Derek Jenkins holds degrees from the University of Missouri-Kansas City (UMKC) (DMA composition, MM musicology, 2017; BM composition, BM theory, 2010) and Rice University (MM composition, 2013). Additionally, he has received instruction at the Kärntner Landeskonservatorium and the Alpen-Adria Universität Klagenfurt. Beyond music, he was a Preparing Future Faculty Fellow at UMKC where he earned a graduate certificate in college teaching and career preparation, and he briefly studied mathematics at Loras College. His mentors have included James Mobberley, S. Andrew Granade, Joseph Parisi, Karim Al-Zand, Chen Yi, Steven D. Davis, William Everett, Pierre Jalbert, Richard Lavenda, Paul Rudy, and Zhou Long. He has also studied with Amy Dunker, Peter Graham, and Alfred Stingl.
More on Derek Jenkins
Category II (Grade 3-4) Finalists:
Icelandic Folk Song Suite No. 2
Kenley Kristofferson (Canada) Winner!
“Icelandic Folk Song Suite No. 2 comprises the final two movements of the complete Icelandic Folk Song Suite (the scherzo and the vivace). The first movement of the second suite, “Krummavisur,” sets a folk song about a raven who is prowling for food but comes up hungry after every opportunity. Its bird-like opening is set entirely for double reeds, though quickly moves into a rolling three-four as the bird takes to the skies. The second half of this movement sets up the transition to the vivace, using its thematic material as a bridge and takes off like a rocket into the following movement.
The last movement, “A Sprengisandi,” recounts the tale of a man riding his horse through the Sprengisandi mountains in Iceland and encountering all kinds of creatures, dangers, and evil spirits as he races back toward his home. This movement also brings back themes from all four movements of both Icelandic Folk Song Suites and weaves them together until the piece arrives at a climactic finish.” (Kenley Kristofferson)
Daisuke Shimizu (Japan)
“A young man in a chaotic world, surrounded by skyscrapers decides he wants to escape reality, starts running and before he notices, flies up towards the sky. As he threads through the skyscrapers in trepidation, he spots a light way up high. It was a ray of light of dream and hope. The young man makes his way towards it in earnest.
Since 2020, the world has become volatile, which is why my hope is for young people who have a love for music to keep their hopes and dreams, and to keep stepping forward. Subconsciously, it was with those things in mind that sparked my imagination and shaped how this piece has turned out.” (Daisuke Shimizu)
Daisuke Shimizu graduated from the Showa College of Music in 2002, having studied composition with Toshibumi Fujiwara, He has composed for premier bands such as the Japan Air Self-Defense Force Chubu Band, Japan Ground Self-Defense Force Eastern Army Band, JGSDF 6th Division Band, Japan Maritime Self-Defense Force Yokosuka Band, and the Siena Wind Orchestra.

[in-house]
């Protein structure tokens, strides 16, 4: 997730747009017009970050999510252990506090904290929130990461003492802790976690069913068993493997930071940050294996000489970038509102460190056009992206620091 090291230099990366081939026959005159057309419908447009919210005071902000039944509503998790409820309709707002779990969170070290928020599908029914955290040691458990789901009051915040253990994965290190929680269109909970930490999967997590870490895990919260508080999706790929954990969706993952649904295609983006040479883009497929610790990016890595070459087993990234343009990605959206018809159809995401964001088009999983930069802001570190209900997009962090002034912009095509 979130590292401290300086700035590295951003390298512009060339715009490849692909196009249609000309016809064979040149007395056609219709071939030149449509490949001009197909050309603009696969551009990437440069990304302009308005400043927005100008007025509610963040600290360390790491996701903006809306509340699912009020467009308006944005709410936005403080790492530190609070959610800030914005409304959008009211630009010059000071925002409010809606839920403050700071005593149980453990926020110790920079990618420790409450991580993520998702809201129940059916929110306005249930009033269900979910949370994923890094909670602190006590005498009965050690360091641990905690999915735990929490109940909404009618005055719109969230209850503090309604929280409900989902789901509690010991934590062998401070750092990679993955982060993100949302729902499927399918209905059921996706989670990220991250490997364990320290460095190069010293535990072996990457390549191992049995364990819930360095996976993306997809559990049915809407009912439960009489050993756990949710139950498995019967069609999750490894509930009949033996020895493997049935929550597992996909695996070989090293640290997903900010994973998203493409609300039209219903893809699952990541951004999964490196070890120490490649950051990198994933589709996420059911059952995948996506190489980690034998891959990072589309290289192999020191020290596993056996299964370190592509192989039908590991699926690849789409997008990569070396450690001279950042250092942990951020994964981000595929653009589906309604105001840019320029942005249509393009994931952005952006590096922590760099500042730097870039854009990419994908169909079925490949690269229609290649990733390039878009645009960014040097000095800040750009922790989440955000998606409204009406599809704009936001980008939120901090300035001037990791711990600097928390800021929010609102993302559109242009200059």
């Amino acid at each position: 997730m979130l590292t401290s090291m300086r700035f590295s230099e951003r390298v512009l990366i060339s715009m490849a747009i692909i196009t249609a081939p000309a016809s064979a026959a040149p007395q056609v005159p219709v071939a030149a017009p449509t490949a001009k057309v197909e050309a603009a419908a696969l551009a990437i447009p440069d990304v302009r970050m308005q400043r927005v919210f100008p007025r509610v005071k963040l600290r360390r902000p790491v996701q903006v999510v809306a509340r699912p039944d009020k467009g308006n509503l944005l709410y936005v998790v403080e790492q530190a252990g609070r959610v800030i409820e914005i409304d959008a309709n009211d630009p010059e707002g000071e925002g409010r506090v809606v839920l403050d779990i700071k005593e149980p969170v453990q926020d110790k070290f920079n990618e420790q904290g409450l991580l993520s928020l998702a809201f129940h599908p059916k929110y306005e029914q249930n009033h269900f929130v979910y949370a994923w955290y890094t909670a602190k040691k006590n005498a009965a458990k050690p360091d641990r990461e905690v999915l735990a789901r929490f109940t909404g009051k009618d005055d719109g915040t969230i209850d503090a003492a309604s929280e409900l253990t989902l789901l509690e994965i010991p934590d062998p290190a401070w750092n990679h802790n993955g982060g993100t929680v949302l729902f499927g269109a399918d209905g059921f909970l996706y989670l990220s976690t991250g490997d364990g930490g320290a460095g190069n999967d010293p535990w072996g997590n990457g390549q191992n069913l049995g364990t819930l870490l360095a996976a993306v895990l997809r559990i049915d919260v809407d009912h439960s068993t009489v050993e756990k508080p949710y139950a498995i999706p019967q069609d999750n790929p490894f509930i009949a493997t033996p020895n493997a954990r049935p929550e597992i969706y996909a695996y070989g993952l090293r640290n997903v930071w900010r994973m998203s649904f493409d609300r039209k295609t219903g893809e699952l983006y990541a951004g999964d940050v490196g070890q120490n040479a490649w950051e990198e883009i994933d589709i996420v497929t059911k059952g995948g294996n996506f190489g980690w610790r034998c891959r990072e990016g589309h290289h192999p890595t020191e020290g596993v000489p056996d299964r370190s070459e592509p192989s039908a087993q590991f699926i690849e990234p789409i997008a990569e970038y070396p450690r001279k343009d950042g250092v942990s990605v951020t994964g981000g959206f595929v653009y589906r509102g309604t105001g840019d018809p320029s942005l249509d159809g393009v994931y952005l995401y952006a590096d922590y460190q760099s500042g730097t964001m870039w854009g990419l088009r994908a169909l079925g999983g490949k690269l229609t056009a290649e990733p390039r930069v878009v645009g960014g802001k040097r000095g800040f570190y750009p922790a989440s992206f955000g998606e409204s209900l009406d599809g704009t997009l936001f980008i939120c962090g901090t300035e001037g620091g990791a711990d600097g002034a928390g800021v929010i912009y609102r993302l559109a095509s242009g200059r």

You Belong Here
Carl Holmquist (Puerto Rico/United States)
“The piece celebrates the idea that all people are welcome in the band. The strongest music programs are ones that make every student feel like they have a home in the ensemble. The work takes the listener on a journey that weaves thematic material through a variety of styles and sounds and ultimately blends them together in a joyous final section.” (Carl Holmquist)
Carl Holmquist earned a BM in music education from St. Olaf College, where he studied conducting and composition with Timothy Mahr and Steven Amundson. He also earned a MM in instrumental conducting from George Mason University, where he studied with Mark Camphouse and Anthony Maiello. He is the director of bands at the H-B Woodlawn Secondary Program in Arlington, Va., where he teaches concert bands, jazz band, and music theory.
As a composer, he has written numerous works for concert band, chamber ensembles, and vocal ensembles, and has been commissioned by middle school, high school, and community ensembles across the country. Holmquist contributed a chapter to Volume 4 of the Composers on Composing for Band series, edited by Mark Camphouse and published by GIA Publications. He was also named a finalist in the 2009 Frank Ticheli Composition Contest for his piece, Salaam. He was one of three composers to participate in the 2008 Young Composer Mentor Project, sponsored by the National Band Association. Holmquist also received first prize in the 2006 Claude T. Smith Memorial Composition Contest for his work, Play!
Mr. Holmquist is the director of bands at the H-B Woodlawn Secondary Program in Arlington, Va., where he teaches concert bands, jazz band, and music theory. In addition to his work at H-B Woodlawn, he maintains an active schedule serving as guest composer, conductor and clinician for school, community and honor ensembles and has presented at the Midwest International Band and Orchestra Clinic.
More on Carl Holmquist